Before brands earn true customer loyalty, they must understand their customers. This is also one of the first steps toward building personalized customer experiences consumers now want and expect.

Loyalty360 seeks to understand how leading companies are integrating the cutting-edge tools, technology, and platforms to power strategic services that lead to true customer loyalty and brand advocacy. Many brands acquire technology and data necessary to meet those demands and retain loyal customers. Aligning customer loyalty with brand identity then becomes a pivotal piece of the puzzle for loyalty marketers.

On Tuesday Loyalty360 hosted a webinar titled, “CMO Challenge Report: Aligning Customer Loyalty With Brand Identity.” The report was sponsored by Baesman.

Loyalty360 CEO and CMO Mark Johnson discussed various brand responses to the following question:
We continue to hear about brands that are looking to create alignment between their customer loyalty efforts and the brand promise. Should all brands try to become the next “Apple” or “Amazon?” Or is it more realistic and beneficial for brands to understand their unique brand identity, and then define objectives, process, and programs that align with that unique identity?

The responses align according to five key principles, including:

• Knowing the Customer and Your Brand, Then Staying True to Both:

Kedar Deshpande, director of marketing, Zappos: “We believe brands need to stay true to their unique identity to best understand and speak to their customers. Not everyone can be the next Apple or Amazon, nor should they try to be. We developed the loyalty program with Zappos’ loyal customers with our core values in mind. Tailoring our program to those things has enabled us to provide value to the customers who have helped us build our brand.

Deshpande added: “Above all else, Zappos takes care of its customers. We’ve expanded our value propositions based on customer feedback. We had a customer who needed to return shoes after their dog chewed their shoe. We now have digital offerings that allow the customer to choose the option “if you were not satisfied or if there is some particular problem, we will take care of you.” With an emphasis on empathy, we’re extending [the concept of] taking care of the customer no matter what the circumstance. This is exactly what we’re aiming to propagate with the loyalty program.”

Johnson said that Zappos has a mission statement, which is extremely important and one that the whole organization rallies around and is aligned with toward a goal of customer loyalty.

“That mission statement involves the processes that drive putting customers first, which is the core of the brand,” Johnson said. “You don’t have to boil the ocean. We believe that a brand can make iterative gains that are more impactful.”

Another highlighted principle within the report is:

• Good Customer Experience Comes through Good Systems

Craig Hankins, vice president, Digital Products, UnitedHealthcare: “I would say we do think about our brand promise. Through our advertising in the past two years, we’ve been working to raise awareness of United HealthCare. It’s nice that we’ve won some awards and received a lot of great feedback for those campaigns. My partners around the digital portion of our experience are delivering technologies like the HelpForMe mobile app, which has been a successful award-winning app in our industry. Even outside our industry, folks in the mobile space are saying this is something we wouldn’t have expected from a health insurer. They felt it was very fresh, different and intuitive, and it was a level of consumer experience that they weren’t accustomed to seeing from our industry. That’s something we will continue to do as we evolve these capabilities and fulfill the expectation the member has.”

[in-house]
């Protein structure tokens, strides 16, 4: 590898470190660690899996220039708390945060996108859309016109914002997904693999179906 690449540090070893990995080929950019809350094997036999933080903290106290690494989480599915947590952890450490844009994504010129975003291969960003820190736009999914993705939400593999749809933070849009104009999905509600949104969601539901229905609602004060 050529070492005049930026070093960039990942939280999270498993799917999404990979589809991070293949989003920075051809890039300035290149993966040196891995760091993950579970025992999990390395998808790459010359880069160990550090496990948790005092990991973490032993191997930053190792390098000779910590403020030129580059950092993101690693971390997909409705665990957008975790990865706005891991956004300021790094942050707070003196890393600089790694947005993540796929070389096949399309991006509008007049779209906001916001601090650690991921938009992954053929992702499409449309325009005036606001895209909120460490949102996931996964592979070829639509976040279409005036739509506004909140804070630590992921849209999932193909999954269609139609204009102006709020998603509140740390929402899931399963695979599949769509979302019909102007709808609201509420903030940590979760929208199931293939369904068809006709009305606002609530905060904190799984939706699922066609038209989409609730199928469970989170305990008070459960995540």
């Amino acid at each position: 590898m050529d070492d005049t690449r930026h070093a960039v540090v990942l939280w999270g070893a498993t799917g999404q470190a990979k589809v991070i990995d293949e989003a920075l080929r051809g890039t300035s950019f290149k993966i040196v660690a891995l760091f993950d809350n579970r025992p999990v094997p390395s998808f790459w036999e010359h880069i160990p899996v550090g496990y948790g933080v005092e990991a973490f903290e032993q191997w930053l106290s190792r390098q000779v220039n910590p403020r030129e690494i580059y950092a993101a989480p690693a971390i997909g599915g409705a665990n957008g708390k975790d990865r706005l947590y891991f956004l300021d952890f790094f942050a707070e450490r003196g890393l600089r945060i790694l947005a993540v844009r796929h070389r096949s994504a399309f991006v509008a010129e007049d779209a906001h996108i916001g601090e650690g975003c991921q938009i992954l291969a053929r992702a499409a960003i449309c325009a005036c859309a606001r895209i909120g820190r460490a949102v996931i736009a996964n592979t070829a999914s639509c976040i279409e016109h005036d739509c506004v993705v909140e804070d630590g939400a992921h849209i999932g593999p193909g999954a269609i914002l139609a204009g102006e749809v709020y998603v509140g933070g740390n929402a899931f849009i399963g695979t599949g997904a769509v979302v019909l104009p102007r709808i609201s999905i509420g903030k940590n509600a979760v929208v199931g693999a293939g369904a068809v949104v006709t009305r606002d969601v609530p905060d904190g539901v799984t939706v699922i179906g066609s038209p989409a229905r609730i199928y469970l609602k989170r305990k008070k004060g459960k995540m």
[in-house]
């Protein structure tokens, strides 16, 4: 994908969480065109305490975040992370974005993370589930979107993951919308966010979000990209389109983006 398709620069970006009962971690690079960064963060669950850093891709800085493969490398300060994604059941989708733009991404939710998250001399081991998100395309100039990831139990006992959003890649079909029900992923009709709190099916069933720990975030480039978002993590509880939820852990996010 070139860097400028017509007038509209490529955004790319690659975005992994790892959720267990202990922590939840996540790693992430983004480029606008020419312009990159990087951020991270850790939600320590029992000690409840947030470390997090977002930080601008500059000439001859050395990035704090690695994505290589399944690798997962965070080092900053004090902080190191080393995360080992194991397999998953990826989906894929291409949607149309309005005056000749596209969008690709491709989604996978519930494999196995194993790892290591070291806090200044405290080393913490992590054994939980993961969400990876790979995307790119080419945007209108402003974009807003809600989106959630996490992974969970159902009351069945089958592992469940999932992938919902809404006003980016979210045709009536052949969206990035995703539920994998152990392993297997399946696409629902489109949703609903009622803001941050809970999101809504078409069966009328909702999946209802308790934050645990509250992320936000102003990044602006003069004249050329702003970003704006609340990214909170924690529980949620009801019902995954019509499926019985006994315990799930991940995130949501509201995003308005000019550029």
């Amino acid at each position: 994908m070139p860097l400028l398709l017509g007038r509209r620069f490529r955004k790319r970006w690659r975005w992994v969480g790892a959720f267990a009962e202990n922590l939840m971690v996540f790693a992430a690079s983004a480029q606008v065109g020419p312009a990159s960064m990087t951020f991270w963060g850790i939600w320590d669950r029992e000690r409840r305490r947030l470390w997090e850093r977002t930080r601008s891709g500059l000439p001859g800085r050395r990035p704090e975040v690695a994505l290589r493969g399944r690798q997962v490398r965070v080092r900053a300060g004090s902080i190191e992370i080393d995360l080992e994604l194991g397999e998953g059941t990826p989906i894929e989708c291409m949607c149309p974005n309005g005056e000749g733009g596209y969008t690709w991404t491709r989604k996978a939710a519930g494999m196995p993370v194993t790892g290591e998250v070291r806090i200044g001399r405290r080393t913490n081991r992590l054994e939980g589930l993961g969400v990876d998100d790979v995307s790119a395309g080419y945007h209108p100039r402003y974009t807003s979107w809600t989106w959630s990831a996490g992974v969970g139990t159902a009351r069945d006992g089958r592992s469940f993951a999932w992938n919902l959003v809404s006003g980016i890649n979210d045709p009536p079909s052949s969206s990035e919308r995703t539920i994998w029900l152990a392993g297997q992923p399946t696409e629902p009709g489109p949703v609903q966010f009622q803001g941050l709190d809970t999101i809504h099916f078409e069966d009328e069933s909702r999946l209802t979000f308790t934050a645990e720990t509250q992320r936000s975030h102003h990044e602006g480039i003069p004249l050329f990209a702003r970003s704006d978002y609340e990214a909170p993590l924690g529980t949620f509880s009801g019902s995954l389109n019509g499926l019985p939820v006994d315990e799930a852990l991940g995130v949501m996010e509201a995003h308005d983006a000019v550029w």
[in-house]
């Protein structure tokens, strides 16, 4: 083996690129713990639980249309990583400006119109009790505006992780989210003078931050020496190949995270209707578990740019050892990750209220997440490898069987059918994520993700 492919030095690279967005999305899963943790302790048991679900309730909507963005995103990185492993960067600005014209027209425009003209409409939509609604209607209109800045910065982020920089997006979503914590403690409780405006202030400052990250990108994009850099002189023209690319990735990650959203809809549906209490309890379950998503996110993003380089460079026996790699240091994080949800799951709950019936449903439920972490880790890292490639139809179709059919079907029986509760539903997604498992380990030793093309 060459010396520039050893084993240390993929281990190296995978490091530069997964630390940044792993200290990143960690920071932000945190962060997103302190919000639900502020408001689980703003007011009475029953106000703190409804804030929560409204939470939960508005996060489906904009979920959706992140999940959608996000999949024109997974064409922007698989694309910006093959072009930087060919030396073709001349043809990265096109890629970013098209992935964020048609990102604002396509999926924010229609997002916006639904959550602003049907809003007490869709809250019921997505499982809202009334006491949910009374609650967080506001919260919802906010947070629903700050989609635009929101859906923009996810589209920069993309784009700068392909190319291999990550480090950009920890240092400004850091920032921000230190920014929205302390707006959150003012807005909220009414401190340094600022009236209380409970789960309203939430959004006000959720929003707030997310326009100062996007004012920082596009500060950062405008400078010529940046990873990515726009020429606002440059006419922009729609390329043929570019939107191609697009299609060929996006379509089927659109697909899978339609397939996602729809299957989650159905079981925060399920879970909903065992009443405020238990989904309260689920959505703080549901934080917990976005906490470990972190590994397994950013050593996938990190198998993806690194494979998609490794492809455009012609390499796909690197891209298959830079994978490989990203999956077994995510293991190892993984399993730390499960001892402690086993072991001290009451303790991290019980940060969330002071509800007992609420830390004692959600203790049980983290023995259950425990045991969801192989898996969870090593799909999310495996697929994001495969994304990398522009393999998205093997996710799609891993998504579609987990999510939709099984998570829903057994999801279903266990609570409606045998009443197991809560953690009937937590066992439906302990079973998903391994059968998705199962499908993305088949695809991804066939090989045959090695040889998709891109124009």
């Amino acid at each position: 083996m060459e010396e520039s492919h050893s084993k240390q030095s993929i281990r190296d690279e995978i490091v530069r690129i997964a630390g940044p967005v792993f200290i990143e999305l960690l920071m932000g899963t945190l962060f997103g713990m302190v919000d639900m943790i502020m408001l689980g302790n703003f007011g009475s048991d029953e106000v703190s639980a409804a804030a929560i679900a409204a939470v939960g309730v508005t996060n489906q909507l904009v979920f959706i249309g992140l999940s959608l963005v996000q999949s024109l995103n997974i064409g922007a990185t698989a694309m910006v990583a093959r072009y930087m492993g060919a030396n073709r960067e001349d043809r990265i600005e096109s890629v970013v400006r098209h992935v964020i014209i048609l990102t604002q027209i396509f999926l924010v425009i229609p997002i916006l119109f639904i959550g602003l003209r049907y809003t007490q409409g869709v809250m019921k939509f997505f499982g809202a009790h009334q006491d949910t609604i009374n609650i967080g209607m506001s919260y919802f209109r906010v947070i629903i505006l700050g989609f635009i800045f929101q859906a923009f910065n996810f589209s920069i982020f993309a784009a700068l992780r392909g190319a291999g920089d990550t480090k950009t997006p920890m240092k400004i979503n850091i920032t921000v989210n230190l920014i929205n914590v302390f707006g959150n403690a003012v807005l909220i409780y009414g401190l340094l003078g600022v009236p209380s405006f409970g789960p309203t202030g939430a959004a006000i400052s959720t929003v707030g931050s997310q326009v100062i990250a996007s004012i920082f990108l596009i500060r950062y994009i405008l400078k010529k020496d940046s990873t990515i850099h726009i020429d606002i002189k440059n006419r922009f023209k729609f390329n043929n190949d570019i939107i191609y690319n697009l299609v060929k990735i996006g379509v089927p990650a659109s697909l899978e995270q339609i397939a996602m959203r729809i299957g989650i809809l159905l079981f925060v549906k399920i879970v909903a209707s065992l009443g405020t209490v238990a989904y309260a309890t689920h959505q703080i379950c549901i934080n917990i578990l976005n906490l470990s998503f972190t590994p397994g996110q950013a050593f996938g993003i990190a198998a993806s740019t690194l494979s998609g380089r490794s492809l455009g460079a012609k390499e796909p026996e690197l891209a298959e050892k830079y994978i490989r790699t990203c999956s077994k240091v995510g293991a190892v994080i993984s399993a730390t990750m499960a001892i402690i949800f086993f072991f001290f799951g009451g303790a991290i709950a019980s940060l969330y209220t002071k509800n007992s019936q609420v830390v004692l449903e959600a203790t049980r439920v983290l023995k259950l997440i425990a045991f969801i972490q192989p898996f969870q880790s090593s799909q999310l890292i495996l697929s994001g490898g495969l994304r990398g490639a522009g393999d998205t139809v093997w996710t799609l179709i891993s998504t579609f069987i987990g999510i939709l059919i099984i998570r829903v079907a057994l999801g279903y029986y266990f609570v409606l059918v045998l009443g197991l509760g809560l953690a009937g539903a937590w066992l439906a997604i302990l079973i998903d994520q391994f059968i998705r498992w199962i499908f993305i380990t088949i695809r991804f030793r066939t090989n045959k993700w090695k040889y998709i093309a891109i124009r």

Johnson said UnitedHealthcare looked at ways to enhance its mobile app.

“They’re trying to create simplicity and make that information more readily available for customers in their time of need,” he noted.

• Corporate Alignment

Thomas Rohrer, marketing manager, 1-800-Contacts: “Our company president has a philosophy that everything starts with the customer and works backward towards us. We try to put ourselves in the position of the customer and make things easier, make things more efficient, make things better for the customer. We work from that end back toward everybody in the company. We’re not in a rush to be the next Apple or the next Amazon. We’re in a race to be the best 1-800-Contacts that we can be, whatever direction that takes us.”

Johnson noted: “They (1-800-Contacts) are trying to walk in their customers’ shoes. They’re not in a rush to be the next Apple or Amazon. They want to be the best company they can be based on their mission statement and corporate objectives.”

Given the idea around alignment, Johnson said if brands can make small iterative enhancements, “we believe that’s better for them to create and develop that unique engagement with their customers.”

All webinar attendees received a copy of the CMO Challenge report after the event.

The CMO Challenge Webinar Series has received an overwhelmingly positive response and can be streamed on-demand on the newly renovated

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